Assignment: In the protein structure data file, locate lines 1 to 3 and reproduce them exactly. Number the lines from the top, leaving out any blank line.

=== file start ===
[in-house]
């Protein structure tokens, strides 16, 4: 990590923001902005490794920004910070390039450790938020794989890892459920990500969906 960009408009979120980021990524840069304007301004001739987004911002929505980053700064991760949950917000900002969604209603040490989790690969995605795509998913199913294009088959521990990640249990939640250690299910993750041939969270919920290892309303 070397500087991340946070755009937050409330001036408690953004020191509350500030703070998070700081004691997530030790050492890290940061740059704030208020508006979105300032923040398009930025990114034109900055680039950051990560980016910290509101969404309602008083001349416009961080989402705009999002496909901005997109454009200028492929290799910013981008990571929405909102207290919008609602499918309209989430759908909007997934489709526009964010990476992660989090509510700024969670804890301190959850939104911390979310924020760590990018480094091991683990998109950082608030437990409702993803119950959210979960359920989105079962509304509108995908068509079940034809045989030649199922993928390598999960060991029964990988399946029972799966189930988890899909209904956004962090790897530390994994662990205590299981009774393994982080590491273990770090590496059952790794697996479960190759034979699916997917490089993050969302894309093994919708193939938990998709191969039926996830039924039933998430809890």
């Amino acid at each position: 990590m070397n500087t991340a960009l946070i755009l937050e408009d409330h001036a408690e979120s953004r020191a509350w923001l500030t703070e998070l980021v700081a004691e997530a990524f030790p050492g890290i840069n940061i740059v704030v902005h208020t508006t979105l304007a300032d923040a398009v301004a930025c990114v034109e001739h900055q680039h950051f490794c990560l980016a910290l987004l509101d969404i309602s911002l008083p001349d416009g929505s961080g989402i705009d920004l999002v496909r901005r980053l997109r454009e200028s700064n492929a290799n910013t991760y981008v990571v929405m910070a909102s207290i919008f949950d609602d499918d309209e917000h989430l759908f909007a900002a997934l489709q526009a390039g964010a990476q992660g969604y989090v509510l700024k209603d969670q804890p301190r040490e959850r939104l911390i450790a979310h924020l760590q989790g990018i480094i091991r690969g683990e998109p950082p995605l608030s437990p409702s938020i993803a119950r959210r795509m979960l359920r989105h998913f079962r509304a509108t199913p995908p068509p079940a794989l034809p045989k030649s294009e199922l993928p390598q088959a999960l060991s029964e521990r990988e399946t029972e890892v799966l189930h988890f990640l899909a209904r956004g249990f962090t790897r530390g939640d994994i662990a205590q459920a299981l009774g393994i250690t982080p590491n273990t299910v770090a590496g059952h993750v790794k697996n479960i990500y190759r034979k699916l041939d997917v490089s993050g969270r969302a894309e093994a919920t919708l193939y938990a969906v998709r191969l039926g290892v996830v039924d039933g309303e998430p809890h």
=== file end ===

[in-house]
């Protein structure tokens, strides 16, 4: 990590923001902005490794920004910070390039450790938020794989890892459920990500969906 960009408009979120980021990524840069304007301004001739987004911002929505980053700064991760949950917000900002969604209603040490989790690969995605795509998913199913294009088959521990990640249990939640250690299910993750041939969270919920290892309303 070397500087991340946070755009937050409330001036408690953004020191509350500030703070998070700081004691997530030790050492890290940061740059704030208020508006979105300032923040398009930025990114034109900055680039950051990560980016910290509101969404309602008083001349416009961080989402705009999002496909901005997109454009200028492929290799910013981008990571929405909102207290919008609602499918309209989430759908909007997934489709526009964010990476992660989090509510700024969670804890301190959850939104911390979310924020760590990018480094091991683990998109950082608030437990409702993803119950959210979960359920989105079962509304509108995908068509079940034809045989030649199922993928390598999960060991029964990988399946029972799966189930988890899909209904956004962090790897530390994994662990205590299981009774393994982080590491273990770090590496059952790794697996479960190759034979699916997917490089993050969302894309093994919708193939938990998709191969039926996830039924039933998430809890």
């Amino acid at each position: 990590m070397n500087t991340a960009l946070i755009l937050e408009d409330h001036a408690e979120s953004r020191a509350w923001l500030t703070e998070l980021v700081a004691e997530a990524f030790p050492g890290i840069n940061i740059v704030v902005h208020t508006t979105l304007a300032d923040a398009v301004a930025c990114v034109e001739h900055q680039h950051f490794c990560l980016a910290l987004l509101d969404i309602s911002l008083p001349d416009g929505s961080g989402i705009d920004l999002v496909r901005r980053l997109r454009e200028s700064n492929a290799n910013t991760y981008v990571v929405m910070a909102s207290i919008f949950d609602d499918d309209e917000h989430l759908f909007a900002a997934l489709q526009a390039g964010a990476q992660g969604y989090v509510l700024k209603d969670q804890p301190r040490e959850r939104l911390i450790a979310h924020l760590q989790g990018i480094i091991r690969g683990e998109p950082p995605l608030s437990p409702s938020i993803a119950r959210r795509m979960l359920r989105h998913f079962r509304a509108t199913p995908p068509p079940a794989l034809p045989k030649s294009e199922l993928p390598q088959a999960l060991s029964e521990r990988e399946t029972e890892v799966l189930h988890f990640l899909a209904r956004g249990f962090t790897r530390g939640d994994i662990a205590q459920a299981l009774g393994i250690t982080p590491n273990t299910v770090a590496g059952h993750v790794k697996n479960i990500y190759r034979k699916l041939d997917v490089s993050g969270r969302a894309e093994a919920t919708l193939y938990a969906v998709r191969l039926g290892v996830v039924d039933g309303e998430p809890h």